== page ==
chrishoffman at May 1st, 2014 06:40 — #1
Originally published at: http://www.howtogeek.com/188059/how-to-enable-click-to-play-plugins-in-every-web-browser/
Most web browsers load Flash and other plug-in content as soon as you open a web page. Enable “click-to-play” plug-ins and your browser will load a placeholder image instead — click it to actually download and view the content.
apa240 at May 1st, 2014 08:18 — #2
I personally prefer using ActiveX filtering in Internet Explorer. (Available in the menu > Safety > ActiveX Filtering.) When you browse to a website with a plugin it gives you a little icon in the address bar, instead of a popup on the bottom of every page. Plus it's easier to enable/disable per site, by going the manage add-ons way you have to open that menu to remove a site if you just wanted to enable it temporarily.
jbusnengo at May 1st, 2014 11:04 — #3
Blocking Flash in Firefox without resorting to an extension is simple. Just go to the Plugins page of the Add-ons Manager (Ctrl-Shift-A). There, you can choose one of three options for each of your plugins: Always Activate (no click necessary to play), Ask to Activate (click-to-play), or Never Activate (block entirely).
nsdcars5 at May 1st, 2014 11:27 — #4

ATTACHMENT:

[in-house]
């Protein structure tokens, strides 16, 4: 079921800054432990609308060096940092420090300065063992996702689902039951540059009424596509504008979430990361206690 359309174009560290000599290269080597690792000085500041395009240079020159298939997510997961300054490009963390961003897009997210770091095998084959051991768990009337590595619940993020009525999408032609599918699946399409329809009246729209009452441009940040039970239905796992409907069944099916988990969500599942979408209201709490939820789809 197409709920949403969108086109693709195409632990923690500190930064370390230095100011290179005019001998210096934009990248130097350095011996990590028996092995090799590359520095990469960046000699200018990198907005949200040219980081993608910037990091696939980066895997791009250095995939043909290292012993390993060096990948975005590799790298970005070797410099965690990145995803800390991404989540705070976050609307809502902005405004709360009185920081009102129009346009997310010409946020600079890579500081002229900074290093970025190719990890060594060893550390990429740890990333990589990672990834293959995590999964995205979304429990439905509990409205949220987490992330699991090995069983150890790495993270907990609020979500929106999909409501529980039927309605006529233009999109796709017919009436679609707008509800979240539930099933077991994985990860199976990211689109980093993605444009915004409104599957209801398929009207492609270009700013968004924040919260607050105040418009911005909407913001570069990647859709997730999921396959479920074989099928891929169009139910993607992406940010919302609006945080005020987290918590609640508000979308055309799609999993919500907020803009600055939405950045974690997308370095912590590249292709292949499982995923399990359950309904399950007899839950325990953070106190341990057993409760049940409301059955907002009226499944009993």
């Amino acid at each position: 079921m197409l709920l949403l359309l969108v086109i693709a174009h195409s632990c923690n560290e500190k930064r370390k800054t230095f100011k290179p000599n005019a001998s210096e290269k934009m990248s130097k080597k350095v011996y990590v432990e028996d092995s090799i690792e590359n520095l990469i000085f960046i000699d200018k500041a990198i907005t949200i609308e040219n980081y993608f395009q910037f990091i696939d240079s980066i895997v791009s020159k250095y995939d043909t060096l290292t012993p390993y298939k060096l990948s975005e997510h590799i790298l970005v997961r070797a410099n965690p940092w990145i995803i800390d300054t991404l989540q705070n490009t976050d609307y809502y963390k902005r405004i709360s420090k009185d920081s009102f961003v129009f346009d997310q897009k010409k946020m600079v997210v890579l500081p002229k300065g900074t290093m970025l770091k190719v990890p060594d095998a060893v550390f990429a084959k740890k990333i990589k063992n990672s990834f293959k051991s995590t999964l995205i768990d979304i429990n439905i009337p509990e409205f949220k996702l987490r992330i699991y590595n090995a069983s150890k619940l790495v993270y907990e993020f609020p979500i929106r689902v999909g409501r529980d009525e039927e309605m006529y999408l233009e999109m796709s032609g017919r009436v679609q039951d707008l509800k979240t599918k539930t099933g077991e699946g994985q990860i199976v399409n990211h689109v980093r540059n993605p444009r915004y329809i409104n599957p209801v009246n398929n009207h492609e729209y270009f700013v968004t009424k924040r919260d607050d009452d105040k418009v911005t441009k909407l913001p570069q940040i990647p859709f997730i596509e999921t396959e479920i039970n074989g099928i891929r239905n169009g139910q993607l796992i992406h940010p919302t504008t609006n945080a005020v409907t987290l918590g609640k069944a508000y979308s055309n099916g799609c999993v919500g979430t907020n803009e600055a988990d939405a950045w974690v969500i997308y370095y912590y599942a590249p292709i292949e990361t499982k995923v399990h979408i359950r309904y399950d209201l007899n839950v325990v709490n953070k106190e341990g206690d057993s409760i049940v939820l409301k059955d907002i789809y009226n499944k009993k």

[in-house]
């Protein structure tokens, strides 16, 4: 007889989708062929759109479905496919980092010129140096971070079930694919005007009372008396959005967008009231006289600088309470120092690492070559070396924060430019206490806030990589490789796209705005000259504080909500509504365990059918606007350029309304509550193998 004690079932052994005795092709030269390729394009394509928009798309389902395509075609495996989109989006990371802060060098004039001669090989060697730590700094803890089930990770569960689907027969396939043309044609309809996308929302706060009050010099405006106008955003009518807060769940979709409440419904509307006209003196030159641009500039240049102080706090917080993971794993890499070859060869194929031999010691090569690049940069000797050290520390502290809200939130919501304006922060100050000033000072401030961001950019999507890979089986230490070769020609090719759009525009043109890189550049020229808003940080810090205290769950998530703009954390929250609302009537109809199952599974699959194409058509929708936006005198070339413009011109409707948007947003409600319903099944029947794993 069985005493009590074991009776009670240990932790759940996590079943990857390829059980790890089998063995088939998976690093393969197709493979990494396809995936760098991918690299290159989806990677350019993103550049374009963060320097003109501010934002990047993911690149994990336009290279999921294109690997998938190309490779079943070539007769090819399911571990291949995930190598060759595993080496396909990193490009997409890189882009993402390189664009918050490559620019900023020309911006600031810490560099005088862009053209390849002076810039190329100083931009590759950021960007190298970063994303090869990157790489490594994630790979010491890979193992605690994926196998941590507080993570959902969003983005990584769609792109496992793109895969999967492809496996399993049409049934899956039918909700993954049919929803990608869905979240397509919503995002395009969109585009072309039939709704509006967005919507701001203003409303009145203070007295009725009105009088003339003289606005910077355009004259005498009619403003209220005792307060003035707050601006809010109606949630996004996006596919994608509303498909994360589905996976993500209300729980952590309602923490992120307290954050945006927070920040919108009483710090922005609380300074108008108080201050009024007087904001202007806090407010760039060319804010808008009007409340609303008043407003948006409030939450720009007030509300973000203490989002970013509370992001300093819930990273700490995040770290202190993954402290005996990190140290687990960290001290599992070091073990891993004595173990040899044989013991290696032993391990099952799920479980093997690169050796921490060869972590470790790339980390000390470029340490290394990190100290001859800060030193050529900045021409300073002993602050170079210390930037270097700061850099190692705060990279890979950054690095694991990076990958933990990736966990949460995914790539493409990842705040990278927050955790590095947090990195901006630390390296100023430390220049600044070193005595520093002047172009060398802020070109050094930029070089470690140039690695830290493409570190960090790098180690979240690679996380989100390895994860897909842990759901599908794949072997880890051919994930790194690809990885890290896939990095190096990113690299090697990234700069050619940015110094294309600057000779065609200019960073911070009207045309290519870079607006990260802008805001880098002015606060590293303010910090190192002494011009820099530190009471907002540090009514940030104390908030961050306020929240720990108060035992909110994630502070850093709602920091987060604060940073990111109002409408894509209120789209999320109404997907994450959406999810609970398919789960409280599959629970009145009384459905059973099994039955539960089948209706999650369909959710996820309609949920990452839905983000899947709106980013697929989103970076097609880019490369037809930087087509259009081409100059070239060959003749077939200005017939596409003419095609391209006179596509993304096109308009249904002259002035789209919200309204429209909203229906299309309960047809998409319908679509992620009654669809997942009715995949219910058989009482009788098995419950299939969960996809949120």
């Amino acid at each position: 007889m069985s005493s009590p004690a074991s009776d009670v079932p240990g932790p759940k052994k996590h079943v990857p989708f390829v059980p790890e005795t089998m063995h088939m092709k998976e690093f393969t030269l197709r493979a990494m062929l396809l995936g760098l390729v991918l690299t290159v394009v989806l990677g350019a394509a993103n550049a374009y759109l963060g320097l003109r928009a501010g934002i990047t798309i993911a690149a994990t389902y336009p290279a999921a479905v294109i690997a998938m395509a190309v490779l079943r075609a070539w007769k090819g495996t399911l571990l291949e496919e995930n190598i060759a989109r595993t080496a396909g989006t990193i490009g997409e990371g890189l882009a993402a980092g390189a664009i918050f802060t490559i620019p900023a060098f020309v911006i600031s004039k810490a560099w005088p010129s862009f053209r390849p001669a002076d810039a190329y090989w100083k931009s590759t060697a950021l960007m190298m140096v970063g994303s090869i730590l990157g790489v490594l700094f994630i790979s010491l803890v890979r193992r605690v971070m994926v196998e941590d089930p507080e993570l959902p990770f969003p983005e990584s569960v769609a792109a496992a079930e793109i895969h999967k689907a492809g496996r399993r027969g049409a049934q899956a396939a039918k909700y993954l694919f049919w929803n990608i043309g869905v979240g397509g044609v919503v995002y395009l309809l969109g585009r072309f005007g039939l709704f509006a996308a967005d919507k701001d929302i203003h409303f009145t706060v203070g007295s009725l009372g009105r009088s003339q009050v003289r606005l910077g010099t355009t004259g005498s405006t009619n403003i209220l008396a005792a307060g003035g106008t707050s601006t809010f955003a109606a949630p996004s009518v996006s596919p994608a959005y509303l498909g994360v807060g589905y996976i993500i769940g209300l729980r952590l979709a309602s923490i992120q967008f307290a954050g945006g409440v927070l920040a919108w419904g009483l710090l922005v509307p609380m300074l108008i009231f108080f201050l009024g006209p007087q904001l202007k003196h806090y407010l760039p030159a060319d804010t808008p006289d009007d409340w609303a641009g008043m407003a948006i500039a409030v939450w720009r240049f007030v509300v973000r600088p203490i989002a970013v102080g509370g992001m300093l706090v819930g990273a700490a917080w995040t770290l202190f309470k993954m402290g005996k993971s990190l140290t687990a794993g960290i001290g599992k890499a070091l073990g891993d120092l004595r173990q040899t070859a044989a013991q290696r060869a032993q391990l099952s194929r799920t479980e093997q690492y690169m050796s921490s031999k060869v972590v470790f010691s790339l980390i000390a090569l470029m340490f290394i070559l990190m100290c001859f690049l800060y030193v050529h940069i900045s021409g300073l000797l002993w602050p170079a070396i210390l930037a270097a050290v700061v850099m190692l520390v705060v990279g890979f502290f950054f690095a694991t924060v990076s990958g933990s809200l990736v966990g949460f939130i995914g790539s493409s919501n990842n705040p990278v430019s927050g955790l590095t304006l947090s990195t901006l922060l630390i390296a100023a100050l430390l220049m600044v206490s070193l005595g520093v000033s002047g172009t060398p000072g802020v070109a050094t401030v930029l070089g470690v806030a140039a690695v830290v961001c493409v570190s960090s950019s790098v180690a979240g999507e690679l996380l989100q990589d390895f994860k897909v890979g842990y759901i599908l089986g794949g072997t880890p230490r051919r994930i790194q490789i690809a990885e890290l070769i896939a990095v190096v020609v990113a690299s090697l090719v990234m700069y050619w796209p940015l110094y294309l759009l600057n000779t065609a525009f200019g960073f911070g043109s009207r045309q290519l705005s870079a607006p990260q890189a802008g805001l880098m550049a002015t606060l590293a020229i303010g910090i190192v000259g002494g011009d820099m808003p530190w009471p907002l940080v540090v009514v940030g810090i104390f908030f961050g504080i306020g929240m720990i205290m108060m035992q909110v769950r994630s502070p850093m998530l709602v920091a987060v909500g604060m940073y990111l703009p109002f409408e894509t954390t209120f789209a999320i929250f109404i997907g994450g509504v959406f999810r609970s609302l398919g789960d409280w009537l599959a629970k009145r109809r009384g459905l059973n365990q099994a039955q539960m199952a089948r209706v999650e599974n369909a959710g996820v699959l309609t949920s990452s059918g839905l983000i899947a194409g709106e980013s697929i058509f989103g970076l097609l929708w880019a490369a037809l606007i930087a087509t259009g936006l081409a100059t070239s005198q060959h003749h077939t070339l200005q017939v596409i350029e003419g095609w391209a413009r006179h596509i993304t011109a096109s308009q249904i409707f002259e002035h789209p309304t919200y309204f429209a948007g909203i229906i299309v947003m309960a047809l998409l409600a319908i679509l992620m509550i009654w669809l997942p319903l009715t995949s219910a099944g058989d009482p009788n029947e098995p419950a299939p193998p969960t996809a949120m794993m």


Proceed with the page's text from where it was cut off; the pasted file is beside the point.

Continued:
Click-to-play is the best thing in Chrome after autocorrect.
readandshare at May 1st, 2014 14:23 — #5
Two questions for those who know...
Chrome recommends running plug in's automatically. Does that mean plug in's are relatively harmless -- despite the media attention?
Does switching from the recommended 'run automatically' setting over to the 'click to play' setting provide the same protection as installing NoScript?
gerald309 at May 4th, 2014 11:23 — #6
I would suggest a serious notice of possible/probable malware infection now proliferating in flash videos with this how-to article. This goes back perhaps a decade when malware was discovered as embedded in simple photos and now is doing this in videos. To have all browsers set to auto-play is a recipe for disaster in cases where quality antimalware is not installed and running 24/7 with real Time Protection activated. Even then, infection may be possible and is reflected in the latest Adobe Flash Update for this... https://www.us-cert.gov/ncas/current-activity/2014/04/28/Adobe-Releases-Security-Updates-Flash-Player As a webmaster of a security site since 2005, I would recommend the opposite and use the stop all video play on websites. Otherwise before the webpage even loads with a rigged video - the PC is already infected and generally a severe mess with the types of crimeware employed such as scareware and ransomware. IMO. Thanks for a chance to respond, I enjoy your mega-site!
system at May 11th, 2014 06:41 — #7
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